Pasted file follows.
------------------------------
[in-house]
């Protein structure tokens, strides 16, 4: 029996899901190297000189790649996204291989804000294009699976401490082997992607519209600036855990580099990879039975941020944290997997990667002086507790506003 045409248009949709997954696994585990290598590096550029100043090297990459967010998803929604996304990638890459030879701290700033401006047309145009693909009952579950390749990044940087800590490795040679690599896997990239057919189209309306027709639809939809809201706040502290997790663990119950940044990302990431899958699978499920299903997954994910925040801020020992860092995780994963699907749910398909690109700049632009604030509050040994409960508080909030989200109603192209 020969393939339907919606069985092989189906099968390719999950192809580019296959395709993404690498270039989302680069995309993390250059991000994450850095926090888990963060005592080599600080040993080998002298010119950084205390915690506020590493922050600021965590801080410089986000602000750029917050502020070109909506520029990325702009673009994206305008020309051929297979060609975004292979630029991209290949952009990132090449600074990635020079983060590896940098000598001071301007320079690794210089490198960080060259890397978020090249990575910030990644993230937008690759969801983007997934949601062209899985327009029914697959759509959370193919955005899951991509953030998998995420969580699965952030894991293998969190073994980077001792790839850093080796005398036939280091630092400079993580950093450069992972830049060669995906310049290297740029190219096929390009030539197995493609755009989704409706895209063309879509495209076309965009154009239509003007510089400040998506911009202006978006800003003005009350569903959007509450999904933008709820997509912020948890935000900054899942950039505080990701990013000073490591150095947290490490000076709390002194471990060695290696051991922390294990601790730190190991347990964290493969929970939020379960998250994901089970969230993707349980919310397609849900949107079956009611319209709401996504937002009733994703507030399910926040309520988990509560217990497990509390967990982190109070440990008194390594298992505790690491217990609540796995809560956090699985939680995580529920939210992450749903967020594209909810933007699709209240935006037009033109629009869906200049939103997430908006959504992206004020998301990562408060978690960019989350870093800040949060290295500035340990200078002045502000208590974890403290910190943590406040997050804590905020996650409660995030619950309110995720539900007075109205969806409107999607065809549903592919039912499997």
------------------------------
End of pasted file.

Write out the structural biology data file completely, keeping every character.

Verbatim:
[in-house]
């Protein structure tokens, strides 16, 4: 029996899901190297000189790649996204291989804000294009699976401490082997992607519209600036855990580099990879039975941020944290997997990667002086507790506003 045409248009949709997954696994585990290598590096550029100043090297990459967010998803929604996304990638890459030879701290700033401006047309145009693909009952579950390749990044940087800590490795040679690599896997990239057919189209309306027709639809939809809201706040502290997790663990119950940044990302990431899958699978499920299903997954994910925040801020020992860092995780994963699907749910398909690109700049632009604030509050040994409960508080909030989200109603192209 020969393939339907919606069985092989189906099968390719999950192809580019296959395709993404690498270039989302680069995309993390250059991000994450850095926090888990963060005592080599600080040993080998002298010119950084205390915690506020590493922050600021965590801080410089986000602000750029917050502020070109909506520029990325702009673009994206305008020309051929297979060609975004292979630029991209290949952009990132090449600074990635020079983060590896940098000598001071301007320079690794210089490198960080060259890397978020090249990575910030990644993230937008690759969801983007997934949601062209899985327009029914697959759509959370193919955005899951991509953030998998995420969580699965952030894991293998969190073994980077001792790839850093080796005398036939280091630092400079993580950093450069992972830049060669995906310049290297740029190219096929390009030539197995493609755009989704409706895209063309879509495209076309965009154009239509003007510089400040998506911009202006978006800003003005009350569903959007509450999904933008709820997509912020948890935000900054899942950039505080990701990013000073490591150095947290490490000076709390002194471990060695290696051991922390294990601790730190190991347990964290493969929970939020379960998250994901089970969230993707349980919310397609849900949107079956009611319209709401996504937002009733994703507030399910926040309520988990509560217990497990509390967990982190109070440990008194390594298992505790690491217990609540796995809560956090699985939680995580529920939210992450749903967020594209909810933007699709209240935006037009033109629009869906200049939103997430908006959504992206004020998301990562408060978690960019989350870093800040949060290295500035340990200078002045502000208590974890403290910190943590406040997050804590905020996650409660995030619950309110995720539900007075109205969806409107999607065809549903592919039912499997």